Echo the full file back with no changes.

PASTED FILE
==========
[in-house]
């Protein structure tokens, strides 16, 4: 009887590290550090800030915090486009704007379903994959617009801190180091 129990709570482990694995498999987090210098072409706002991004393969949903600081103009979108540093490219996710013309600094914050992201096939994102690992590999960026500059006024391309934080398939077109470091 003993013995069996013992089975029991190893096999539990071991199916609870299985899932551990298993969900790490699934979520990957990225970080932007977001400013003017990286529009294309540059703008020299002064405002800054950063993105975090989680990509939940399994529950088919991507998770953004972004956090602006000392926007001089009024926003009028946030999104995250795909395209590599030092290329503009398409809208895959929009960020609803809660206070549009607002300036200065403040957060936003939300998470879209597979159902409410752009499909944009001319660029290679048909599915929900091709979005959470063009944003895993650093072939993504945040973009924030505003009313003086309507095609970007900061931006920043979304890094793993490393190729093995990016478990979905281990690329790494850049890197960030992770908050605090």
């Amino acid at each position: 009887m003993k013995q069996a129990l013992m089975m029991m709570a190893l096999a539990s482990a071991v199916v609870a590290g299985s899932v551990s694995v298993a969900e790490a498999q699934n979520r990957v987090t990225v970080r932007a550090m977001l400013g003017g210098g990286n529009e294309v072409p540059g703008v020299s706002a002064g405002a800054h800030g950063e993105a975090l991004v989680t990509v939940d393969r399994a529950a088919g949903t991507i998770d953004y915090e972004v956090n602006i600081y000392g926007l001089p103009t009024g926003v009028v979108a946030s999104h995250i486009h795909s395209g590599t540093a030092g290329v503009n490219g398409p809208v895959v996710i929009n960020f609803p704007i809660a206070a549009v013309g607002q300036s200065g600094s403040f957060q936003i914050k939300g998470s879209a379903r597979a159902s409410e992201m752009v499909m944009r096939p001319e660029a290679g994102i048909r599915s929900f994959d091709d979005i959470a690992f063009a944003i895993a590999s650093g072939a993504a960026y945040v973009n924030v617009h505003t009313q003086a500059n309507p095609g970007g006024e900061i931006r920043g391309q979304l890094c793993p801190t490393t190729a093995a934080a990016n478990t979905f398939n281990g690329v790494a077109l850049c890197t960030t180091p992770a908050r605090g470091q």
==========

[in-house]
């Protein structure tokens, strides 16, 4: 009887590290550090800030915090486009704007379903994959617009801190180091 129990709570482990694995498999987090210098072409706002991004393969949903600081103009979108540093490219996710013309600094914050992201096939994102690992590999960026500059006024391309934080398939077109470091 003993013995069996013992089975029991190893096999539990071991199916609870299985899932551990298993969900790490699934979520990957990225970080932007977001400013003017990286529009294309540059703008020299002064405002800054950063993105975090989680990509939940399994529950088919991507998770953004972004956090602006000392926007001089009024926003009028946030999104995250795909395209590599030092290329503009398409809208895959929009960020609803809660206070549009607002300036200065403040957060936003939300998470879209597979159902409410752009499909944009001319660029290679048909599915929900091709979005959470063009944003895993650093072939993504945040973009924030505003009313003086309507095609970007900061931006920043979304890094793993490393190729093995990016478990979905281990690329790494850049890197960030992770908050605090």
């Amino acid at each position: 009887m003993k013995q069996a129990l013992m089975m029991m709570a190893l096999a539990s482990a071991v199916v609870a590290g299985s899932v551990s694995v298993a969900e790490a498999q699934n979520r990957v987090t990225v970080r932007a550090m977001l400013g003017g210098g990286n529009e294309v072409p540059g703008v020299s706002a002064g405002a800054h800030g950063e993105a975090l991004v989680t990509v939940d393969r399994a529950a088919g949903t991507i998770d953004y915090e972004v956090n602006i600081y000392g926007l001089p103009t009024g926003v009028v979108a946030s999104h995250i486009h795909s395209g590599t540093a030092g290329v503009n490219g398409p809208v895959v996710i929009n960020f609803p704007i809660a206070a549009v013309g607002q300036s200065g600094s403040f957060q936003i914050k939300g998470s879209a379903r597979a159902s409410e992201m752009v499909m944009r096939p001319e660029a290679g994102i048909r599915s929900f994959d091709d979005i959470a690992f063009a944003i895993a590999s650093g072939a993504a960026y945040v973009n924030v617009h505003t009313q003086a500059n309507p095609g970007g006024e900061i931006r920043g391309q979304l890094c793993p801190t490393t190729a093995a934080a990016n478990t979905f398939n281990g690329v790494a077109l850049c890197t960030t180091p992770a908050r605090g470091q």